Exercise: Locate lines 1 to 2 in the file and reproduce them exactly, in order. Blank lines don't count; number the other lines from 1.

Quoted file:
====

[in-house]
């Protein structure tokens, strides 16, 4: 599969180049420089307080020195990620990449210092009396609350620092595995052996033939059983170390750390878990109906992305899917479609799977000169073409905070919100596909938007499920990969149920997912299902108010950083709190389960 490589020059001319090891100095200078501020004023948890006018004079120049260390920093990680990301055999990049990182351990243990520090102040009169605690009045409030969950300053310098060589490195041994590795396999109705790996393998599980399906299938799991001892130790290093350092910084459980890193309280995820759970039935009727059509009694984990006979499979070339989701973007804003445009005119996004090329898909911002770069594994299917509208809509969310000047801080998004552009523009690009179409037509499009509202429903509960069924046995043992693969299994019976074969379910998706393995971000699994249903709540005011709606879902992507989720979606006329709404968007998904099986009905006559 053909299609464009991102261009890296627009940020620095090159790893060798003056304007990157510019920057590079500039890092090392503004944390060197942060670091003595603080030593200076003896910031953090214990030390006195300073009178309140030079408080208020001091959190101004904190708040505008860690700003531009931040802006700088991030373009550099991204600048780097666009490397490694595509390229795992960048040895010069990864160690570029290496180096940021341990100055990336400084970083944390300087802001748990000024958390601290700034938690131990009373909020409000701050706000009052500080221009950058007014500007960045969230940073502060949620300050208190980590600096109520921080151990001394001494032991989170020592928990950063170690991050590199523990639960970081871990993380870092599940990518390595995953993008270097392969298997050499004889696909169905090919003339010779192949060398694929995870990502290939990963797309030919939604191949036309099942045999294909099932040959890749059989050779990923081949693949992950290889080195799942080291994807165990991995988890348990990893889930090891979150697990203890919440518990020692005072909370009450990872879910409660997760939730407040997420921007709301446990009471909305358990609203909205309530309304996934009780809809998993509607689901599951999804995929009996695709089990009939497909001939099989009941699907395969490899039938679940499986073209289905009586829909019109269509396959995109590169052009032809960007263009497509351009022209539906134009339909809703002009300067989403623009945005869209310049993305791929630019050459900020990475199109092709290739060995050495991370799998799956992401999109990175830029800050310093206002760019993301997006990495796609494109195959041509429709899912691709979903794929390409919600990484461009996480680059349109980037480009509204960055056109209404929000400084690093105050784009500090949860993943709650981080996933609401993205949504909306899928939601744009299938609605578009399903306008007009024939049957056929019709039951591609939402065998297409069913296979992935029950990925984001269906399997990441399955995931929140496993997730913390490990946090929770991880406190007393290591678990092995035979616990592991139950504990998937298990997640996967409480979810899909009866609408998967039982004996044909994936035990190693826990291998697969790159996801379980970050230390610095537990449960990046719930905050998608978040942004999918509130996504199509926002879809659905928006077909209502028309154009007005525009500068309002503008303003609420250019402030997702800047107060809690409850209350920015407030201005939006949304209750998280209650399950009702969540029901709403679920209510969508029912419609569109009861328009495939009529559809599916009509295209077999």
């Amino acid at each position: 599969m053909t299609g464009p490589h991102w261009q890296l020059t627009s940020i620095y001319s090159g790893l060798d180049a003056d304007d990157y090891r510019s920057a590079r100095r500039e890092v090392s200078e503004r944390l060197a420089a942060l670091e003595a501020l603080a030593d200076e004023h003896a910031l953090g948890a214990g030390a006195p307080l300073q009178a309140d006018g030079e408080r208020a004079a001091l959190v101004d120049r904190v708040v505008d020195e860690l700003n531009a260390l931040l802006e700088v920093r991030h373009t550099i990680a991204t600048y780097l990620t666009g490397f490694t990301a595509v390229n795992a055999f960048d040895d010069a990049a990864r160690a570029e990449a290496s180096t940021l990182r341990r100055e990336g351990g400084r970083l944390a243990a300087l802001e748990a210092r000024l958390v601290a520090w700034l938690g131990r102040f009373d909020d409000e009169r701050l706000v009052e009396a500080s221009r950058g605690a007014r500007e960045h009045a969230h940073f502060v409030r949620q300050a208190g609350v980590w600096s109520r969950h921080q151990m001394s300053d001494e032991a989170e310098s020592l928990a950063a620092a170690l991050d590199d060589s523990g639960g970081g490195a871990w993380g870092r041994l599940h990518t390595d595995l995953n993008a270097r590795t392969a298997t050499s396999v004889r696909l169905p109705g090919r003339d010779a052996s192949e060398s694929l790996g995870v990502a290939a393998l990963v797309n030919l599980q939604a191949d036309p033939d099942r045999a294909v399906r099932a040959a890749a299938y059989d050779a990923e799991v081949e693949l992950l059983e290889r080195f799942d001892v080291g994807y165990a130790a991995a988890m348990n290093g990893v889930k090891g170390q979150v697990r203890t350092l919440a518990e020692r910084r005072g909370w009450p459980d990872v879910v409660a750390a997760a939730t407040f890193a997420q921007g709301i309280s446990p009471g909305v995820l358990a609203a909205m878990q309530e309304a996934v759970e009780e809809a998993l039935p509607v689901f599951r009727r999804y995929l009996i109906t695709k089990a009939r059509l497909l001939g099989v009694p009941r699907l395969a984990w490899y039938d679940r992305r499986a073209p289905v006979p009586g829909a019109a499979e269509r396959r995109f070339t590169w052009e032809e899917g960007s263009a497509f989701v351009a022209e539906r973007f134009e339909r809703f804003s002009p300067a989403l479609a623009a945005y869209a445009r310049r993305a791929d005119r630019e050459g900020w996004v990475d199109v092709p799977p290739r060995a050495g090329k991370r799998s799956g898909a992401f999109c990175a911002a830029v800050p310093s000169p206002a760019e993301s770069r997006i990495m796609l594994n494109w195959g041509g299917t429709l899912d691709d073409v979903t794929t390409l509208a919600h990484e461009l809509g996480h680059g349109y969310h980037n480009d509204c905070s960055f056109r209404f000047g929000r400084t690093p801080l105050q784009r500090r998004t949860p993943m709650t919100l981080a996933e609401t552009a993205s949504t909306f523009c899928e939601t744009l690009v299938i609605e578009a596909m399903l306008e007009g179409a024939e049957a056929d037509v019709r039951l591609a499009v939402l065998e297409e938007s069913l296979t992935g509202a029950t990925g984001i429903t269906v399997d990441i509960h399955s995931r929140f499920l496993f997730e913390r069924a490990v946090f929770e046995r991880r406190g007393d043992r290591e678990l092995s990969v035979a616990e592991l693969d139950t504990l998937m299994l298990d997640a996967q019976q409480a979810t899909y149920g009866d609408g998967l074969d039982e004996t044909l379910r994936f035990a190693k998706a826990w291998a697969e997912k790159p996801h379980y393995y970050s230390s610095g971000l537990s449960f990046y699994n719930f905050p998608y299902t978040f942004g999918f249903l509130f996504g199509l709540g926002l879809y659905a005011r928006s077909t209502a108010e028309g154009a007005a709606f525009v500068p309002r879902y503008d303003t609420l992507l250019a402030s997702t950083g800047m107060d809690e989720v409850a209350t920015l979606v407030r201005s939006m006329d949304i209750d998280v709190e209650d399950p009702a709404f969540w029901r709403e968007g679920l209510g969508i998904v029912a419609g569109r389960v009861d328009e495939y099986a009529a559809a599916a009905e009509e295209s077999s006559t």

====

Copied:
[in-house]
């Protein structure tokens, strides 16, 4: 599969180049420089307080020195990620990449210092009396609350620092595995052996033939059983170390750390878990109906992305899917479609799977000169073409905070919100596909938007499920990969149920997912299902108010950083709190389960 490589020059001319090891100095200078501020004023948890006018004079120049260390920093990680990301055999990049990182351990243990520090102040009169605690009045409030969950300053310098060589490195041994590795396999109705790996393998599980399906299938799991001892130790290093350092910084459980890193309280995820759970039935009727059509009694984990006979499979070339989701973007804003445009005119996004090329898909911002770069594994299917509208809509969310000047801080998004552009523009690009179409037509499009509202429903509960069924046995043992693969299994019976074969379910998706393995971000699994249903709540005011709606879902992507989720979606006329709404968007998904099986009905006559 053909299609464009991102261009890296627009940020620095090159790893060798003056304007990157510019920057590079500039890092090392503004944390060197942060670091003595603080030593200076003896910031953090214990030390006195300073009178309140030079408080208020001091959190101004904190708040505008860690700003531009931040802006700088991030373009550099991204600048780097666009490397490694595509390229795992960048040895010069990864160690570029290496180096940021341990100055990336400084970083944390300087802001748990000024958390601290700034938690131990009373909020409000701050706000009052500080221009950058007014500007960045969230940073502060949620300050208190980590600096109520921080151990001394001494032991989170020592928990950063170690991050590199523990639960970081871990993380870092599940990518390595995953993008270097392969298997050499004889696909169905090919003339010779192949060398694929995870990502290939990963797309030919939604191949036309099942045999294909099932040959890749059989050779990923081949693949992950290889080195799942080291994807165990991995988890348990990893889930090891979150697990203890919440518990020692005072909370009450990872879910409660997760939730407040997420921007709301446990009471909305358990609203909205309530309304996934009780809809998993509607689901599951999804995929009996695709089990009939497909001939099989009941699907395969490899039938679940499986073209289905009586829909019109269509396959995109590169052009032809960007263009497509351009022209539906134009339909809703002009300067989403623009945005869209310049993305791929630019050459900020990475199109092709290739060995050495991370799998799956992401999109990175830029800050310093206002760019993301997006990495796609494109195959041509429709899912691709979903794929390409919600990484461009996480680059349109980037480009509204960055056109209404929000400084690093105050784009500090949860993943709650981080996933609401993205949504909306899928939601744009299938609605578009399903306008007009024939049957056929019709039951591609939402065998297409069913296979992935029950990925984001269906399997990441399955995931929140496993997730913390490990946090929770991880406190007393290591678990092995035979616990592991139950504990998937298990997640996967409480979810899909009866609408998967039982004996044909994936035990190693826990291998697969790159996801379980970050230390610095537990449960990046719930905050998608978040942004999918509130996504199509926002879809659905928006077909209502028309154009007005525009500068309002503008303003609420250019402030997702800047107060809690409850209350920015407030201005939006949304209750998280209650399950009702969540029901709403679920209510969508029912419609569109009861328009495939009529559809599916009509295209077999």